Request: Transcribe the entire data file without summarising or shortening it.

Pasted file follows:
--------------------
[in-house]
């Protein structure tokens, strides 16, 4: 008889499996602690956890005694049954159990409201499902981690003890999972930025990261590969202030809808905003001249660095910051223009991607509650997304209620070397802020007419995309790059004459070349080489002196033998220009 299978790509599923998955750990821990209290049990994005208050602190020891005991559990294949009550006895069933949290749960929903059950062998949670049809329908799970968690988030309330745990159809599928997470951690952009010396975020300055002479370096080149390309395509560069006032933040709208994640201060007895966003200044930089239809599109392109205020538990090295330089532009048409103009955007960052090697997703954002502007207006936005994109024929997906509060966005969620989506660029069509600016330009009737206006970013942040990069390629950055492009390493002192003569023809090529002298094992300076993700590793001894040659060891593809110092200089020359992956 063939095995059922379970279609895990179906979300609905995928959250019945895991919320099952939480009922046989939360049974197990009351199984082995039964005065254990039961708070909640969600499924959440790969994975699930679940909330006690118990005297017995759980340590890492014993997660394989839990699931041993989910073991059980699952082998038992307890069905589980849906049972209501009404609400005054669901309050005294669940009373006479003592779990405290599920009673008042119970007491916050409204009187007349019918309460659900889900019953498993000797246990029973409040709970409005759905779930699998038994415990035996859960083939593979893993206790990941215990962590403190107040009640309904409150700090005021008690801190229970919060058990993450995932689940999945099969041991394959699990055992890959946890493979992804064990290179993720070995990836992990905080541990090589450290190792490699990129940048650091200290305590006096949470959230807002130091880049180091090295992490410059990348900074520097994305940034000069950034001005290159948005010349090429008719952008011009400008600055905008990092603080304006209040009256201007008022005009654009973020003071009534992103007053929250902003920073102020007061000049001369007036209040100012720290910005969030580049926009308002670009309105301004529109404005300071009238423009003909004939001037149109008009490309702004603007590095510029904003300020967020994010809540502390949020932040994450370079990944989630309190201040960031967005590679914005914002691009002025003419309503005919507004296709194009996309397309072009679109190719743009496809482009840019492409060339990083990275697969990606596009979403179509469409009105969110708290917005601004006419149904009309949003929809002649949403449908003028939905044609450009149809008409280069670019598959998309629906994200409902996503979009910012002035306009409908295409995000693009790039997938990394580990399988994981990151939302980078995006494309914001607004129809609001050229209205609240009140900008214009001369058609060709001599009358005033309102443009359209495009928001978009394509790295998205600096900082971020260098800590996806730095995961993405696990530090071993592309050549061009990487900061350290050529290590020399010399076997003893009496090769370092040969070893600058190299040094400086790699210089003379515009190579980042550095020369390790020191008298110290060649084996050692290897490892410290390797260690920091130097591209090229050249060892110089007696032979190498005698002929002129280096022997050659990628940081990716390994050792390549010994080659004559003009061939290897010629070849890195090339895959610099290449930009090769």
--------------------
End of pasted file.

[in-house]
């Protein structure tokens, strides 16, 4: 008889499996602690956890005694049954159990409201499902981690003890999972930025990261590969202030809808905003001249660095910051223009991607509650997304209620070397802020007419995309790059004459070349080489002196033998220009 299978790509599923998955750990821990209290049990994005208050602190020891005991559990294949009550006895069933949290749960929903059950062998949670049809329908799970968690988030309330745990159809599928997470951690952009010396975020300055002479370096080149390309395509560069006032933040709208994640201060007895966003200044930089239809599109392109205020538990090295330089532009048409103009955007960052090697997703954002502007207006936005994109024929997906509060966005969620989506660029069509600016330009009737206006970013942040990069390629950055492009390493002192003569023809090529002298094992300076993700590793001894040659060891593809110092200089020359992956 063939095995059922379970279609895990179906979300609905995928959250019945895991919320099952939480009922046989939360049974197990009351199984082995039964005065254990039961708070909640969600499924959440790969994975699930679940909330006690118990005297017995759980340590890492014993997660394989839990699931041993989910073991059980699952082998038992307890069905589980849906049972209501009404609400005054669901309050005294669940009373006479003592779990405290599920009673008042119970007491916050409204009187007349019918309460659900889900019953498993000797246990029973409040709970409005759905779930699998038994415990035996859960083939593979893993206790990941215990962590403190107040009640309904409150700090005021008690801190229970919060058990993450995932689940999945099969041991394959699990055992890959946890493979992804064990290179993720070995990836992990905080541990090589450290190792490699990129940048650091200290305590006096949470959230807002130091880049180091090295992490410059990348900074520097994305940034000069950034001005290159948005010349090429008719952008011009400008600055905008990092603080304006209040009256201007008022005009654009973020003071009534992103007053929250902003920073102020007061000049001369007036209040100012720290910005969030580049926009308002670009309105301004529109404005300071009238423009003909004939001037149109008009490309702004603007590095510029904003300020967020994010809540502390949020932040994450370079990944989630309190201040960031967005590679914005914002691009002025003419309503005919507004296709194009996309397309072009679109190719743009496809482009840019492409060339990083990275697969990606596009979403179509469409009105969110708290917005601004006419149904009309949003929809002649949403449908003028939905044609450009149809008409280069670019598959998309629906994200409902996503979009910012002035306009409908295409995000693009790039997938990394580990399988994981990151939302980078995006494309914001607004129809609001050229209205609240009140900008214009001369058609060709001599009358005033309102443009359209495009928001978009394509790295998205600096900082971020260098800590996806730095995961993405696990530090071993592309050549061009990487900061350290050529290590020399010399076997003893009496090769370092040969070893600058190299040094400086790699210089003379515009190579980042550095020369390790020191008298110290060649084996050692290897490892410290390797260690920091130097591209090229050249060892110089007696032979190498005698002929002129280096022997050659990628940081990716390994050792390549010994080659004559003009061939290897010629070849890195090339895959610099290449930009090769």